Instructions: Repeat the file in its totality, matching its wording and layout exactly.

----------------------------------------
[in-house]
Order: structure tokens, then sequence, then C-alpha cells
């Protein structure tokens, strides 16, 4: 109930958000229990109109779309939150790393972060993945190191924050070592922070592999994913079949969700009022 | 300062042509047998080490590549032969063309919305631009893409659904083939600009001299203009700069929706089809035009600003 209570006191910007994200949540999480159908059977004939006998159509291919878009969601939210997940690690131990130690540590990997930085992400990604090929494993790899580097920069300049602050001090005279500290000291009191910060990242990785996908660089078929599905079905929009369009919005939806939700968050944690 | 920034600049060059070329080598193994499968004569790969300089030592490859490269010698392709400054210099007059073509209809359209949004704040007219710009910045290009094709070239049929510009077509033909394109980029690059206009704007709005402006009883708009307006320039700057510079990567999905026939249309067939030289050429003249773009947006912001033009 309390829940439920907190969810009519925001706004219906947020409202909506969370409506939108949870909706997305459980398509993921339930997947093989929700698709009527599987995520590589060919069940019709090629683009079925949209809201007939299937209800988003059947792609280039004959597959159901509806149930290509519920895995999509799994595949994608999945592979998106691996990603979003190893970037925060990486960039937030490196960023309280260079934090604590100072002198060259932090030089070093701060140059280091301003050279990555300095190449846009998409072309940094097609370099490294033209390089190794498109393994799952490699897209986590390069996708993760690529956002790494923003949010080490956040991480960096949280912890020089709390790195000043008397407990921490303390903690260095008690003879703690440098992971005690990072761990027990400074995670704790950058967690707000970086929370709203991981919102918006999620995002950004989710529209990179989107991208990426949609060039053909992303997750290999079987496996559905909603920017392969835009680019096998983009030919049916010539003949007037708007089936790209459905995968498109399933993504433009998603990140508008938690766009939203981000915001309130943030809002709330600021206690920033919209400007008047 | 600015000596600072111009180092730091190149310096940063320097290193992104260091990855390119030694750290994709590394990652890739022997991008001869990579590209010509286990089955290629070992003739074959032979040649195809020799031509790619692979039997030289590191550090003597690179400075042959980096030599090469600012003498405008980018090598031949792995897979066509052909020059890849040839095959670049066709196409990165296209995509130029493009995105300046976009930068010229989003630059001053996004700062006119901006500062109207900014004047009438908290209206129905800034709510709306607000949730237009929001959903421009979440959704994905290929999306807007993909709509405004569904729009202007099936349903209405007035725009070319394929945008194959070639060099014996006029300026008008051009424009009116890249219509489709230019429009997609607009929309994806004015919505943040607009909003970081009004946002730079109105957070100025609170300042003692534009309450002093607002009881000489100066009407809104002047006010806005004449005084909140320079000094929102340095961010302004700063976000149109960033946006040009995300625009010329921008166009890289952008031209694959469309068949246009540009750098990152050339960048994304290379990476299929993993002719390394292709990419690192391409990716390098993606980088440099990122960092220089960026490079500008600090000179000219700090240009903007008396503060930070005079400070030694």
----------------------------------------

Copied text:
[in-house]
Order: structure tokens, then sequence, then C-alpha cells
């Protein structure tokens, strides 16, 4: 109930958000229990109109779309939150790393972060993945190191924050070592922070592999994913079949969700009022 | 300062042509047998080490590549032969063309919305631009893409659904083939600009001299203009700069929706089809035009600003 209570006191910007994200949540999480159908059977004939006998159509291919878009969601939210997940690690131990130690540590990997930085992400990604090929494993790899580097920069300049602050001090005279500290000291009191910060990242990785996908660089078929599905079905929009369009919005939806939700968050944690 | 920034600049060059070329080598193994499968004569790969300089030592490859490269010698392709400054210099007059073509209809359209949004704040007219710009910045290009094709070239049929510009077509033909394109980029690059206009704007709005402006009883708009307006320039700057510079990567999905026939249309067939030289050429003249773009947006912001033009 309390829940439920907190969810009519925001706004219906947020409202909506969370409506939108949870909706997305459980398509993921339930997947093989929700698709009527599987995520590589060919069940019709090629683009079925949209809201007939299937209800988003059947792609280039004959597959159901509806149930290509519920895995999509799994595949994608999945592979998106691996990603979003190893970037925060990486960039937030490196960023309280260079934090604590100072002198060259932090030089070093701060140059280091301003050279990555300095190449846009998409072309940094097609370099490294033209390089190794498109393994799952490699897209986590390069996708993760690529956002790494923003949010080490956040991480960096949280912890020089709390790195000043008397407990921490303390903690260095008690003879703690440098992971005690990072761990027990400074995670704790950058967690707000970086929370709203991981919102918006999620995002950004989710529209990179989107991208990426949609060039053909992303997750290999079987496996559905909603920017392969835009680019096998983009030919049916010539003949007037708007089936790209459905995968498109399933993504433009998603990140508008938690766009939203981000915001309130943030809002709330600021206690920033919209400007008047 | 600015000596600072111009180092730091190149310096940063320097290193992104260091990855390119030694750290994709590394990652890739022997991008001869990579590209010509286990089955290629070992003739074959032979040649195809020799031509790619692979039997030289590191550090003597690179400075042959980096030599090469600012003498405008980018090598031949792995897979066509052909020059890849040839095959670049066709196409990165296209995509130029493009995105300046976009930068010229989003630059001053996004700062006119901006500062109207900014004047009438908290209206129905800034709510709306607000949730237009929001959903421009979440959704994905290929999306807007993909709509405004569904729009202007099936349903209405007035725009070319394929945008194959070639060099014996006029300026008008051009424009009116890249219509489709230019429009997609607009929309994806004015919505943040607009909003970081009004946002730079109105957070100025609170300042003692534009309450002093607002009881000489100066009407809104002047006010806005004449005084909140320079000094929102340095961010302004700063976000149109960033946006040009995300625009010329921008166009890289952008031209694959469309068949246009540009750098990152050339960048994304290379990476299929993993002719390394292709990419690192391409990716390098993606980088440099990122960092220089960026490079500008600090000179000219700090240009903007008396503060930070005079400070030694």